After four weeks I was down to two-hundred dollars and the pile of notebook ink in need of conversion to floppy disk magnetism hadn’t diminished much, and I had begun spanking my bum to make myself go typing. At an internet cafe, I skimmed back over the material I had already typed and could see the books would need a lot more work - like a year or two. What to do in the meantime? Magic was not happening. Slumping there, I felt like never typing another word again, but I was still debating the point with myself. Just at that moment, I looked up and saw a fat man walk through the door and I had sort of an x-ray vision into his belly where a hell scene was unfolding - red and fiery with people being flogged to work. “Uh-oh, I’m losing my mind from the OMing, and the reading, and my accumulated failures.”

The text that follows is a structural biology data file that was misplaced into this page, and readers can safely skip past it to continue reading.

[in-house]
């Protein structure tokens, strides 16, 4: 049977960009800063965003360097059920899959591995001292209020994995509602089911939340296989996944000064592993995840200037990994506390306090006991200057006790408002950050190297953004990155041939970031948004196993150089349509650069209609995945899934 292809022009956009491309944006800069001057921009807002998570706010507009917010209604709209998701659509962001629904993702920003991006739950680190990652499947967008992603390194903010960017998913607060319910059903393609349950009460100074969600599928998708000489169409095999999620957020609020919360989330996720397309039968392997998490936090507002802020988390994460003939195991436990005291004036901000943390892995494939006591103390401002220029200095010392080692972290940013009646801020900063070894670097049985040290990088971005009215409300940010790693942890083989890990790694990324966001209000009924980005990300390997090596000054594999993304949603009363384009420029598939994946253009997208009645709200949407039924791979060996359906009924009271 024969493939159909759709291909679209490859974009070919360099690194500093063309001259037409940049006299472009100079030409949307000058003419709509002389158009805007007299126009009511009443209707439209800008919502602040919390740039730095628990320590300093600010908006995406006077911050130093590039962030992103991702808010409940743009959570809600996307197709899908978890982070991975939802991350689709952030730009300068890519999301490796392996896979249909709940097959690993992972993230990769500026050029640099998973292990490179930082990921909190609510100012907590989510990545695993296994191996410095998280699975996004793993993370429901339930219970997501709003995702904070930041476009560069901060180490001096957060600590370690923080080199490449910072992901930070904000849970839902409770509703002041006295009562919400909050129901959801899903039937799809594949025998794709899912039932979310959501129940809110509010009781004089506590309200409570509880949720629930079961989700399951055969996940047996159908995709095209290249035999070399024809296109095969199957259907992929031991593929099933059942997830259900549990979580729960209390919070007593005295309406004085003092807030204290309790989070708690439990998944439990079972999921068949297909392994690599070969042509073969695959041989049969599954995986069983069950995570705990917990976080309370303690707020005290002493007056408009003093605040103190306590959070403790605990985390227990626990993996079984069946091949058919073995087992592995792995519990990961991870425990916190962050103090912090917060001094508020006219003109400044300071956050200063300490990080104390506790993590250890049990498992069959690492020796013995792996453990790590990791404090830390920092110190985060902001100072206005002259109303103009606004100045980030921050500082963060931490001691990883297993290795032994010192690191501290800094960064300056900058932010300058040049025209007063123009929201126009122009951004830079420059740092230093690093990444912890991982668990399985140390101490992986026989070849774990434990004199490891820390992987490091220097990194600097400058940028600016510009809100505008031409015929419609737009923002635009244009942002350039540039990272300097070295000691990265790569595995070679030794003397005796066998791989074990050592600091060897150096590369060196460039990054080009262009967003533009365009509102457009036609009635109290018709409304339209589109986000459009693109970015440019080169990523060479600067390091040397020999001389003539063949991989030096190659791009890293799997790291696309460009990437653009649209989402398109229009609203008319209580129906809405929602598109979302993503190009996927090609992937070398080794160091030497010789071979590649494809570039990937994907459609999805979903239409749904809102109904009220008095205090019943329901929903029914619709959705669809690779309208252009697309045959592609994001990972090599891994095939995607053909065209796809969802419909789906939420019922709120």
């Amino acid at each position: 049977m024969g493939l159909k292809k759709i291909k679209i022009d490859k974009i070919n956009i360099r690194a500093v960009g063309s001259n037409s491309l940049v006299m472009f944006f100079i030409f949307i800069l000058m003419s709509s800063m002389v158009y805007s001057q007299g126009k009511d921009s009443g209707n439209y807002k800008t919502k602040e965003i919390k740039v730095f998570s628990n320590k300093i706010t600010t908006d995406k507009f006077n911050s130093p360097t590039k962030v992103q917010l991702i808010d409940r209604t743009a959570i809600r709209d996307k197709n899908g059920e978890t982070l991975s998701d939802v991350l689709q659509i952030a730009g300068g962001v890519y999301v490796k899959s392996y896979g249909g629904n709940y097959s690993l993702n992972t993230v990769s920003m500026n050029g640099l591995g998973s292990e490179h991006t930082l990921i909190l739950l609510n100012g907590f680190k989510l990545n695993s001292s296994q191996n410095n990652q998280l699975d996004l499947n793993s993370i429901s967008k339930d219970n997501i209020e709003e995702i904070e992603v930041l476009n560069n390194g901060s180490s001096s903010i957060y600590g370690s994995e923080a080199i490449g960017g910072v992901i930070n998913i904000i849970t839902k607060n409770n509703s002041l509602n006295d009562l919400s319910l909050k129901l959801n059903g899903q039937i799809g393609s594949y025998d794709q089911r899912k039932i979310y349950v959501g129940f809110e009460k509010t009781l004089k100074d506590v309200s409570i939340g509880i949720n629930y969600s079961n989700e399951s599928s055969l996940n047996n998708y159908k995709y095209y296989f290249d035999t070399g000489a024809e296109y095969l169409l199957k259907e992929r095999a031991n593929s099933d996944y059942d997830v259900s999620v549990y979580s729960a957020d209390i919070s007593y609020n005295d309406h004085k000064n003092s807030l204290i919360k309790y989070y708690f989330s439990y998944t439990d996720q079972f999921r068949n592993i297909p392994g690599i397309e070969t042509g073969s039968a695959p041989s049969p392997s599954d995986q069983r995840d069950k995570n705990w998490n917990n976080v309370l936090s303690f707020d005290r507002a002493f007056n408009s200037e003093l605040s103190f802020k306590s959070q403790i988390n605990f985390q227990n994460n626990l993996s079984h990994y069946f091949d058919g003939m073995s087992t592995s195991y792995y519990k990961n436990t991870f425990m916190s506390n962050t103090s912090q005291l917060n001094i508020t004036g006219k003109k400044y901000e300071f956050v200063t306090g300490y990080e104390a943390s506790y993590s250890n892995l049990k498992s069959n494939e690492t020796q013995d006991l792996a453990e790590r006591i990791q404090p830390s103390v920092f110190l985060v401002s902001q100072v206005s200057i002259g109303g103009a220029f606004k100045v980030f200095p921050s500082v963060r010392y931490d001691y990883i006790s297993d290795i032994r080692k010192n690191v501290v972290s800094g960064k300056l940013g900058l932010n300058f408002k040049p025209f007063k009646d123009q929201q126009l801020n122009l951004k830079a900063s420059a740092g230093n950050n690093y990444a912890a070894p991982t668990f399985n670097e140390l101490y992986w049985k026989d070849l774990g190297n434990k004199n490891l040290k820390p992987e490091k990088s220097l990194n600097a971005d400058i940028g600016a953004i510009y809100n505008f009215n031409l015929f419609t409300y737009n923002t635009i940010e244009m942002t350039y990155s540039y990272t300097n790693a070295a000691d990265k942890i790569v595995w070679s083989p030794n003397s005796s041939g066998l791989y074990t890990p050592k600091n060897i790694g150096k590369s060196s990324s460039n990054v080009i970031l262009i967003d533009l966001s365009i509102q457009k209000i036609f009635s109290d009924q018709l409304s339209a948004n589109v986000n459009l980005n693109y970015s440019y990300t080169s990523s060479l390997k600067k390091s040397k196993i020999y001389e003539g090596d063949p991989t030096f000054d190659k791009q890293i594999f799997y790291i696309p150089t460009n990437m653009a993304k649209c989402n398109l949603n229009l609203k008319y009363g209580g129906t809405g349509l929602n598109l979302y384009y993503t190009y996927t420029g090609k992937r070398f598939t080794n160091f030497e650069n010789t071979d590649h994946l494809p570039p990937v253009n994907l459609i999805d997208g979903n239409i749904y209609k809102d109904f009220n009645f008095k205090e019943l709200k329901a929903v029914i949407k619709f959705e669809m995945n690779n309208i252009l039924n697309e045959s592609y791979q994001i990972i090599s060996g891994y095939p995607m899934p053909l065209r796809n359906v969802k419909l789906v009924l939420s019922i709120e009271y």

Nevertheless, I got more serious about meditation and keeping a diary because that was all I could think to do with my money running out and my motivation to type now dead. In my pocket diary, I wrote long tracts of enquiry in response to the books I was reading. For example, on the topic of trust, I wrote:
“By buying the ‘[money and accommodation] problem’, I actually step out of the livingness of life and this is itself the first distrust. So it’s true that trust is needed. And it begins with trusting that you don’t need the story of separation and problems. In fact, the ideal of trust is a goal and a falsehood. The seeing of the falsehood of problems and separation leaves only what could be called trust but is really only the livingness of now. No matter how I look at it, it keeps coming back to that.” Later, I wrote, “I’m sure I understand, so where are the fireworks? Ah, it doesn’t matter. Nothing needs to happen.”